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Three well-known Mexican LGBTQ activists — Rubén Estrada, Roberto Vega, and Carlos Uriel López (pictured above) — were found murdered this weekend in the city of Taxco, located in the south central state of Guerrero, Mexico. Estrada served as the lead organizer of a local Pride event and gay beauty pageant, and Vega and López were reportedly boyfriends. All three of the LGBTQ activists killed in Mexico were in their early 30s.
Gaby Soberanis — president of Diversidad Guerrero, an LGBTQ rights group in Acapulco — said all three men had attended a local nightclub into the early morning hours of Sunday when a group tried to rob them. Soberanis says that when the three refused to hand over any money, assailants returned to the nightclub later on, apprehended the three into a van and then drove off, dumping their bodies on a dirt road hours later.
Police say that all three of the LGBTQ activists killed in Mexico had been shot multiple times but were ultimately killed by being shot in the head. Police found nine-millimeter shells near their bodies.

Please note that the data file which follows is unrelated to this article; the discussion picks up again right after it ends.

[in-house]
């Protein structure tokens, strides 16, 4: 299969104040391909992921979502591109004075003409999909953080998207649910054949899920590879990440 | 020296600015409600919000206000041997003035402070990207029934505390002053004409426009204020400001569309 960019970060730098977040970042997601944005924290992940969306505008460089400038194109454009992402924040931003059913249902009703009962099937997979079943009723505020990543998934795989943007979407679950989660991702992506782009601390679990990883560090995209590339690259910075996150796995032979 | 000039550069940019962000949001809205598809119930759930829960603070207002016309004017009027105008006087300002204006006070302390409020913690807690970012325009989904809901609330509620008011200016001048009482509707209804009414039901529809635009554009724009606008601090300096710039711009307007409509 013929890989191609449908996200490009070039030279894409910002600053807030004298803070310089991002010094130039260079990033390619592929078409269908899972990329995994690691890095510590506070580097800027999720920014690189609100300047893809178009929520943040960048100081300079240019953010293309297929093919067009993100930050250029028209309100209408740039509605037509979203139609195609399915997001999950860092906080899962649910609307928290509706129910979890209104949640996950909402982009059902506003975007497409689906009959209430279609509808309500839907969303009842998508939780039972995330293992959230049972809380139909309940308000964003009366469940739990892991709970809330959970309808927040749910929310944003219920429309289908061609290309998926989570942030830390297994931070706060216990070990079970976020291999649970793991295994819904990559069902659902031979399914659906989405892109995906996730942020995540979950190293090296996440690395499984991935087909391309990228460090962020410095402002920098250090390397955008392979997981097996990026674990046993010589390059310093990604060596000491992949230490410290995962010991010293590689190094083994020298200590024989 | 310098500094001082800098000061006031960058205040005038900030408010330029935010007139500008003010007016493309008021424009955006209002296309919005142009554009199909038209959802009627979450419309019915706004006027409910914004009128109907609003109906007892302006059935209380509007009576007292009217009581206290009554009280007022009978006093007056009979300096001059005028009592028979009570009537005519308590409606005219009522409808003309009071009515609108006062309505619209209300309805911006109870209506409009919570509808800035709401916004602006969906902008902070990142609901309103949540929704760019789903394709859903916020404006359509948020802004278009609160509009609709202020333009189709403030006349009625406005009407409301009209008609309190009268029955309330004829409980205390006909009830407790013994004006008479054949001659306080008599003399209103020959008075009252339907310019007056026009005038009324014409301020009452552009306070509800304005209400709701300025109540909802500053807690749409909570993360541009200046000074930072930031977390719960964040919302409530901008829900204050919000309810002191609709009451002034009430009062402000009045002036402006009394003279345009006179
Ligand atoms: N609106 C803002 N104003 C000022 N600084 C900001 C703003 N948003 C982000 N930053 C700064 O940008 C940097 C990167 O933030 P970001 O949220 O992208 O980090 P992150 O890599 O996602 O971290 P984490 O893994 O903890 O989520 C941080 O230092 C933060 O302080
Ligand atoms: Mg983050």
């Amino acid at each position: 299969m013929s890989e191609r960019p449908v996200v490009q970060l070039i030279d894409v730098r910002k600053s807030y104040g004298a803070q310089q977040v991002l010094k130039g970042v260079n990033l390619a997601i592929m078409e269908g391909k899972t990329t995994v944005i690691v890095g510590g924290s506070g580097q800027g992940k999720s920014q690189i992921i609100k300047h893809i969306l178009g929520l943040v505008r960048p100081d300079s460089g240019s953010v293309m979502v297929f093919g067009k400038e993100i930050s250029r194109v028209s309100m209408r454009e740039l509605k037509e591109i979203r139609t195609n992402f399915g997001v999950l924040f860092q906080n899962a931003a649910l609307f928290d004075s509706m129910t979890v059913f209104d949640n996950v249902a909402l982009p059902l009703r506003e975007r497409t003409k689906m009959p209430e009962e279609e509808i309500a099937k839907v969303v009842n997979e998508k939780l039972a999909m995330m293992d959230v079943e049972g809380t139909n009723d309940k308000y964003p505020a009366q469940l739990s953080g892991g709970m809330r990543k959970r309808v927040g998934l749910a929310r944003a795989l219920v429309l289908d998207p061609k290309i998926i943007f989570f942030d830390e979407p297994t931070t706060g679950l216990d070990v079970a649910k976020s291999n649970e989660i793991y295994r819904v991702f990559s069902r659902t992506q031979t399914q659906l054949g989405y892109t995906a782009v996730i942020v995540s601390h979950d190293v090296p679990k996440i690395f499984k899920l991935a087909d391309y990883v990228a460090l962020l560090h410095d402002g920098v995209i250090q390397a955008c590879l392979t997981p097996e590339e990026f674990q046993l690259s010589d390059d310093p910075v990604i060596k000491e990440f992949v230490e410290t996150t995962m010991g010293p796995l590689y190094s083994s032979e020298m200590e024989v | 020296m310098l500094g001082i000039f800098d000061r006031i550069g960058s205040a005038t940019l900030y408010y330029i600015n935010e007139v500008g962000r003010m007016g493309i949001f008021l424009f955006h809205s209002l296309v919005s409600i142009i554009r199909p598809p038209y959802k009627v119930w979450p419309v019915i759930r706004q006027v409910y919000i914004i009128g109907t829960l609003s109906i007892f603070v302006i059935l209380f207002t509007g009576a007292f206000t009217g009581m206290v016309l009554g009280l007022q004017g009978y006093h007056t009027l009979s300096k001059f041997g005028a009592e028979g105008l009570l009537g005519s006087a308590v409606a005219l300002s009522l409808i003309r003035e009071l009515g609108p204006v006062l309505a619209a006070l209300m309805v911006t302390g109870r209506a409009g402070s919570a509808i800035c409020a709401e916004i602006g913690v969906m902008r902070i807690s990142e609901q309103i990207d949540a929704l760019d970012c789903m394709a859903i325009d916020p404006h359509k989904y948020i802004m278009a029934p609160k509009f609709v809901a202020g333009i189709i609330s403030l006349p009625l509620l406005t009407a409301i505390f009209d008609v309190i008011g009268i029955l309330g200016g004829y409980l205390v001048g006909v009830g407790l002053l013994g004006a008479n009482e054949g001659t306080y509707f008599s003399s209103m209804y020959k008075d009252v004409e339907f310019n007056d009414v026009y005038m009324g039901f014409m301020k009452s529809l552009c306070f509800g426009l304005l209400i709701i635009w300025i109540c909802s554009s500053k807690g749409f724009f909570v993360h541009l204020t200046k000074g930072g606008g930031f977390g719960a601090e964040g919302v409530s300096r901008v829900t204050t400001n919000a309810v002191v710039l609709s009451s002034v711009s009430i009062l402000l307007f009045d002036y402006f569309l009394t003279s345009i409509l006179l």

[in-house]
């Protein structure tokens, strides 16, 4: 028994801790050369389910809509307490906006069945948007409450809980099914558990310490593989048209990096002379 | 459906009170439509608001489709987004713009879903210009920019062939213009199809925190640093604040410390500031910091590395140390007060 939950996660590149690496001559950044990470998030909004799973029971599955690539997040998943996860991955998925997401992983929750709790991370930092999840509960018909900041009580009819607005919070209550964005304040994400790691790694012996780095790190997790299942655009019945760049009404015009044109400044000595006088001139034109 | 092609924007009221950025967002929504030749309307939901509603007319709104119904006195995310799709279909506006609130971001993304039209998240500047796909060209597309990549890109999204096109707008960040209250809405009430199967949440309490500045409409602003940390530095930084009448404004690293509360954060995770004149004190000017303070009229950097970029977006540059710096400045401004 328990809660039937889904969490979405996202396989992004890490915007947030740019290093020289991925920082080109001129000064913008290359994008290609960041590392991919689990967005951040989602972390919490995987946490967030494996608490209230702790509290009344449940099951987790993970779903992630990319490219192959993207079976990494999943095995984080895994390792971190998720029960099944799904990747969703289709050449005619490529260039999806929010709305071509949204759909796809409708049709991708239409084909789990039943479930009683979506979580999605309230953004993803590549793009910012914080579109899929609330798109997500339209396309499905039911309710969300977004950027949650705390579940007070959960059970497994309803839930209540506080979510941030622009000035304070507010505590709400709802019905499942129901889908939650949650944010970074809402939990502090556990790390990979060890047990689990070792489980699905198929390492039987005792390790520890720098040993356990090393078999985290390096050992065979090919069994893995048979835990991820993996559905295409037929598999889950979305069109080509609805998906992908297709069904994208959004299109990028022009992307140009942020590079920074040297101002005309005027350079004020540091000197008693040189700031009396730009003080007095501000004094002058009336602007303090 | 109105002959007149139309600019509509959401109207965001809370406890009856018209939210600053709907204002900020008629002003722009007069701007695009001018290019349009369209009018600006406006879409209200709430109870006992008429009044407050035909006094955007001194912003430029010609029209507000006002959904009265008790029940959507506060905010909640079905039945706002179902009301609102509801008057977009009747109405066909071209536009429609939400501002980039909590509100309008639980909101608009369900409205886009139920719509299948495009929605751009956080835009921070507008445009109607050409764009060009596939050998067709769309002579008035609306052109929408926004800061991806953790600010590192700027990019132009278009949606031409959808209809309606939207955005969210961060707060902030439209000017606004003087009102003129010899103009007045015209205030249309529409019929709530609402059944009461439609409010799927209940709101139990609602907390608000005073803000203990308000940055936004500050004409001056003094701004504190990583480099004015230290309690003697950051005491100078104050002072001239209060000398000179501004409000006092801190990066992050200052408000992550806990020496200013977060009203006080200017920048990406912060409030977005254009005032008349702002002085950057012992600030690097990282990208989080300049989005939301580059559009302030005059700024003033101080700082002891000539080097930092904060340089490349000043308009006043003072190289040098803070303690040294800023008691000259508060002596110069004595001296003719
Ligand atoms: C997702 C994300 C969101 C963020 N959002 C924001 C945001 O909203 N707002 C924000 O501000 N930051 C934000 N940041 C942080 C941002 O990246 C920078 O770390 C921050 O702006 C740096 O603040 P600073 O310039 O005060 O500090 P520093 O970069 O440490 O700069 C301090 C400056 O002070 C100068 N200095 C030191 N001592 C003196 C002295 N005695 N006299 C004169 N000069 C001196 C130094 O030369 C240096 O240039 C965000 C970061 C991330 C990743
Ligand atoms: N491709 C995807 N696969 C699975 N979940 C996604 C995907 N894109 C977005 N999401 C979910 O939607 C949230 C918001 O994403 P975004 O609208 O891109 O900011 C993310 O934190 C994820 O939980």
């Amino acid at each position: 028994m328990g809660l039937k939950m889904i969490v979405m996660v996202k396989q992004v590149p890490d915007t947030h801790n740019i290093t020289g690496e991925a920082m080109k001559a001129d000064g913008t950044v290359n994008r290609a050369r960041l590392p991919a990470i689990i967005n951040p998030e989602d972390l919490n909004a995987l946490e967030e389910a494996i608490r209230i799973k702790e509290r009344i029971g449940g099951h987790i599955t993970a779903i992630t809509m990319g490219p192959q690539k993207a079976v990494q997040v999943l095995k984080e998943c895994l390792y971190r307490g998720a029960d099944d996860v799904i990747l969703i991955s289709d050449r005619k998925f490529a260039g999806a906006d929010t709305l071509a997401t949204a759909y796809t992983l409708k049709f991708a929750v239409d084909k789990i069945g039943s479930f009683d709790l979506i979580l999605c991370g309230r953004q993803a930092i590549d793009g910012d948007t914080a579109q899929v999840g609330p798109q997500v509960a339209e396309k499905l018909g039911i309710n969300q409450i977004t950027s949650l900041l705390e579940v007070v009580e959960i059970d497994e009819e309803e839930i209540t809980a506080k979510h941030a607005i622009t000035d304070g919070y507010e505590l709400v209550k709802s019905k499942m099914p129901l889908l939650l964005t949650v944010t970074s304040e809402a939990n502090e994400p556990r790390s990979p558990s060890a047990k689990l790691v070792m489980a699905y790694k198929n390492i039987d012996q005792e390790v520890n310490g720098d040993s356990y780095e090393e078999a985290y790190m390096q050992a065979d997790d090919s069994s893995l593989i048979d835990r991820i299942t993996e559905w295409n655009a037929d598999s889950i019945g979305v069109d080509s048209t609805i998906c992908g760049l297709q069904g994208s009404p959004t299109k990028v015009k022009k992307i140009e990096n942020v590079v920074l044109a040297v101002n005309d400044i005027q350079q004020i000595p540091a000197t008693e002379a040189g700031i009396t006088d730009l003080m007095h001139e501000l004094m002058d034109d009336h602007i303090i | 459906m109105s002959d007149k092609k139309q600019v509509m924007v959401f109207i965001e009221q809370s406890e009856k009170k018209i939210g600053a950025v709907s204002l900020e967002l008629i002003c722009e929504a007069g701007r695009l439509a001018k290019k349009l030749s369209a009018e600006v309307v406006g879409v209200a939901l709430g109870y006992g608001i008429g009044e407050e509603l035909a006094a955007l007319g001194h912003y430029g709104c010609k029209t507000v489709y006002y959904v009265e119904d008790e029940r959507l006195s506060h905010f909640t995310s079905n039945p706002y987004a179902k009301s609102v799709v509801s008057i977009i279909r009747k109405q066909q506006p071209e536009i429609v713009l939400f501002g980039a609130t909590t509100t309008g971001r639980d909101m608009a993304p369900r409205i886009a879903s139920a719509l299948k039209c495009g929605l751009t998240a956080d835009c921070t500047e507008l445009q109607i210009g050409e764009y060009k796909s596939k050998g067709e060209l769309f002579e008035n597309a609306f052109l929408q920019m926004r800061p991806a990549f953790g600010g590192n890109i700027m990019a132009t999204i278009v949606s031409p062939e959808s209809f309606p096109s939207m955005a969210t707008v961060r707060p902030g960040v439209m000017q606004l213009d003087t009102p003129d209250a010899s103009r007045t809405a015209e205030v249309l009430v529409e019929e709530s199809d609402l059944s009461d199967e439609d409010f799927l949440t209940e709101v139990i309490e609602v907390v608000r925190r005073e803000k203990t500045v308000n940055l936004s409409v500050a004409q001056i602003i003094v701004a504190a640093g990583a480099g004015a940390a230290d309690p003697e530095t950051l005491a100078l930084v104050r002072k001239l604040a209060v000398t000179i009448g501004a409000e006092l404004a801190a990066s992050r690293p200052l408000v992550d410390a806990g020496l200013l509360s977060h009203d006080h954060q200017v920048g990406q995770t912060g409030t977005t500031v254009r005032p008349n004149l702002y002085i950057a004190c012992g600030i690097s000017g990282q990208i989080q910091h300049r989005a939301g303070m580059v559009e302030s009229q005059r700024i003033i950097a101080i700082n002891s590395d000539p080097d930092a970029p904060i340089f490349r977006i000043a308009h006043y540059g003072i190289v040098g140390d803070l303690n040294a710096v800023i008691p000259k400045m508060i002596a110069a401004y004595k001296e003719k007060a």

Activists reportedly marched in the men’s memory today at 10 a.m., demanding police to find the perpetrators and to do more to protect the local LGBTQ community.
Soberanis says, “Here in Guerrero there is the Special Prosecutor for Crimes of Homophobia, which was founded in 2013. But the folders are opened and the cases remain unpunished, many of them to date. … That is why we demand from the Guerrero authorities that these crimes be clarified. Enough of such insecurity. Enough of so much murder. And not just the LGBT population, but the population in general.”
It’s unclear whether the LGBTQ activists killed in Mexico were targeted for their sexual orientation. Nevertheless, political scientists Guillermo Trejo and Sandra Ley say violent crime in Mexico has reached a 20-year high, with politicians from different political parties unwilling to band together and fight organized crime syndicates.
Previously the non-governmental organization Letra S reported over 202 LGBTQ murders in Mexico between 2014 and 2016. In only one-third of those cases were any suspects identified.